The dangers of texting while driving are well known, with
distracted drivers properly found criminally and civilly
responsible for the injuries they cause. In an interesting twist,
the New Jersey Court of Appeal recently held that the person
sending the text to a driver may also be held
Teenager Kyle Best and his friend Shannon Colonna were in the
habit of texting each other frequently. One afternoon, immediately
after punching out of his part time job at 5:41 pm, Best texted
Colonna. He then got into his pickup truck and at 5:49, records
show he made a 911 call to report that he hit and grievously
injured two people on a motorcycle. Those same records also show
that in the eight minutes between leaving work and the 911 call,
Best and Colonna exchanged three texts while Best was driving.
The injured parties sued Best (this claim settled) and sued
Colonna as well, claiming that she had a duty to avoid sending text
messages to someone who is driving. They advanced two arguments:
first, that Colonna had was contributorily negligent in that she
"aided and abetted" Best's unlawful texting while
driving and second, that Colonna had an independent duty to avoid
texting a person whom she knew was driving.
The trial court dismissed the claim on a summary judgment
motion, saying no such duty existed. On appeal, the New Jersey
Court of Appeal held, in Kubert v. Best, No. A-1128-12T4 (N.J.
Super App. Div. 2013) that a duty to avoid sending text messages to
a driver does exist. However, in the circumstances of this case,
the appellate court held that the plaintiff had not established the
duty arose, and dismissed the claim on that basis.
The appellate court qualified the duty on a texter, saying:
We hold that the sender of a text message can potentially be
liable if an accident is caused by texting, but only if the sender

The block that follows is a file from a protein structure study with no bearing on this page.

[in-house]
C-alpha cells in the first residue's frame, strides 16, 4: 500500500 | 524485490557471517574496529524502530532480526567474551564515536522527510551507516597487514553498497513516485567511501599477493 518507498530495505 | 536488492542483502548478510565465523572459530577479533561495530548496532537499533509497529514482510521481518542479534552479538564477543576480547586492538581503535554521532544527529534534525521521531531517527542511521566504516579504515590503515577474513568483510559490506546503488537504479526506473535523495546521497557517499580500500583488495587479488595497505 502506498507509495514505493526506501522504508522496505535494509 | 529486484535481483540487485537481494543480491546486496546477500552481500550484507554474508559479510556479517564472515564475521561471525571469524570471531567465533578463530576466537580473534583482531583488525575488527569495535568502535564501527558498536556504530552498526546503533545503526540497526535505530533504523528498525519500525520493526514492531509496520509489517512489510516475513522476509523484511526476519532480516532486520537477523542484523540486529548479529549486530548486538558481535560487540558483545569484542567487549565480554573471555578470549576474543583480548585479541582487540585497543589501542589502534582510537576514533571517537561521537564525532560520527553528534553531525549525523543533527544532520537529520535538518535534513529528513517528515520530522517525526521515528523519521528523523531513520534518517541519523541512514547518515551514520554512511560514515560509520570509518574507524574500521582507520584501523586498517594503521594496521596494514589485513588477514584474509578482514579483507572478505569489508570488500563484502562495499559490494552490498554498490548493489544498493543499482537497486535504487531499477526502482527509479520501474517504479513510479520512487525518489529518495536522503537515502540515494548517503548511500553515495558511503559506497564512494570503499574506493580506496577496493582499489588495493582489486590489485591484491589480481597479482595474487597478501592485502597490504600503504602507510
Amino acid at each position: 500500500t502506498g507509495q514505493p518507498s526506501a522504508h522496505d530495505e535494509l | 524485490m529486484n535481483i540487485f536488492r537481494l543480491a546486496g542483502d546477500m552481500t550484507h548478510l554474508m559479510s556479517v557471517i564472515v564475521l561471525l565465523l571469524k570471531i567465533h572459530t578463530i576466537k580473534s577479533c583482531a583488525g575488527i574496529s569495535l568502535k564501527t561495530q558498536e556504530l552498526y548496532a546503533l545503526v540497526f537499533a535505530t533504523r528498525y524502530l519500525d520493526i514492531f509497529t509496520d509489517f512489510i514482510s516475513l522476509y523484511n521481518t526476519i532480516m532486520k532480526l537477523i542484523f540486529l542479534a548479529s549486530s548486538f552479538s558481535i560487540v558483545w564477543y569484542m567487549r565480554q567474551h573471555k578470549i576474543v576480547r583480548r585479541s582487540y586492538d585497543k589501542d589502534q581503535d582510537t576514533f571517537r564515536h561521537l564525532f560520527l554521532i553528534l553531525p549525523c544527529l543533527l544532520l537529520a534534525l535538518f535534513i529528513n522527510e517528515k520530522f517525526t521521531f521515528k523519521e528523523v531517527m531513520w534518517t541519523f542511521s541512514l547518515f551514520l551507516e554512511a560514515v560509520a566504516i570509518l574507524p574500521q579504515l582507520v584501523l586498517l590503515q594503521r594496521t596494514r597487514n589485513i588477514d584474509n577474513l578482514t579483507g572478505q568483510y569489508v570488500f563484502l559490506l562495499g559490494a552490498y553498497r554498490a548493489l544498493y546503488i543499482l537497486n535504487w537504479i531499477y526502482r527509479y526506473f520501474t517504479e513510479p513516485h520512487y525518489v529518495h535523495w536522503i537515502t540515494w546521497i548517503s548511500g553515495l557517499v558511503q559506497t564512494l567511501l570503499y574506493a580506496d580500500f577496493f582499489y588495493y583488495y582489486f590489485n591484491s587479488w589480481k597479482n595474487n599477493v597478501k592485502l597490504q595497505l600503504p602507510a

knew or had a special reason to know that the recipient would view
the text while driving and thus be distracted.
The "special reason" requirement would be satisfied by
showing that either a special relationship existed between the
sender and the recipient (e.g. employer-employee, parent-child,
etc) or that the sender had actively encouraged the driver to
commit the negligent act.
In attempting to attach joint liability, the plaintiff alleged
that Best and Colonna, as sender and recipient, were acting in
concert. The test in the Restatement (Second) of Torts,
subsection 876 however, requires there be a special relationship
between the two, and active encouragement to participate in the
negligent act. The court held that there was no special
relationship between the two, and that the mere sending of a
wireless communication, without more, could not be considered
With respect to an independent duty, the court held that such a
duty does exist and attaches to the sender of a text because he or
she "has disregarded the attendant and foreseeable risk of
harm to the public" that will occasioned by distracting the
This case sounds a cautionary note for employers, and for
manufacturers of communications technology.
Employers, especially those which use wireless communication for
their field employees (e.g. dispatch, work order management, etc.),
may want to ensure their policies around such communication clearly
state that they are not to be used while driving. A robust policy
in this regard may assist in establishing that the employer had a
reasonable expectation that an employee would not review any
communications received while driving. Certain employers,
particularly those using communications technologies that are
integrated into vehicles, may want to consider installing
technologies that disable such communication while the vehicle is
Similarly, auto manufacturers that have embedded communication
technologies may wish to include strong warnings about the use of
such technologies while driving or even consider making available
the option of a kill switch that disables the technologies while
the vehicle is in motion.
It's not often that our little blog intersects with such titanic struggles as the U.S. presidential race – and by using the term "titanic" I certainly don't mean to suggest that anything disastrous is in the future.
J.J. v. C.C., is an interesting case in which the court held that an automotive garage owes a duty to minor children to secure the vehicles on the premises by locking the cars and safely storing the car keys...
In Irwin v. Alberta Veterinary Medical Association, 2015 ABCA 396, the Alberta Court of Appeal found that the "ABVMA" failed to afford procedural fairness to a veterinarian undergoing an incapacity assessment.
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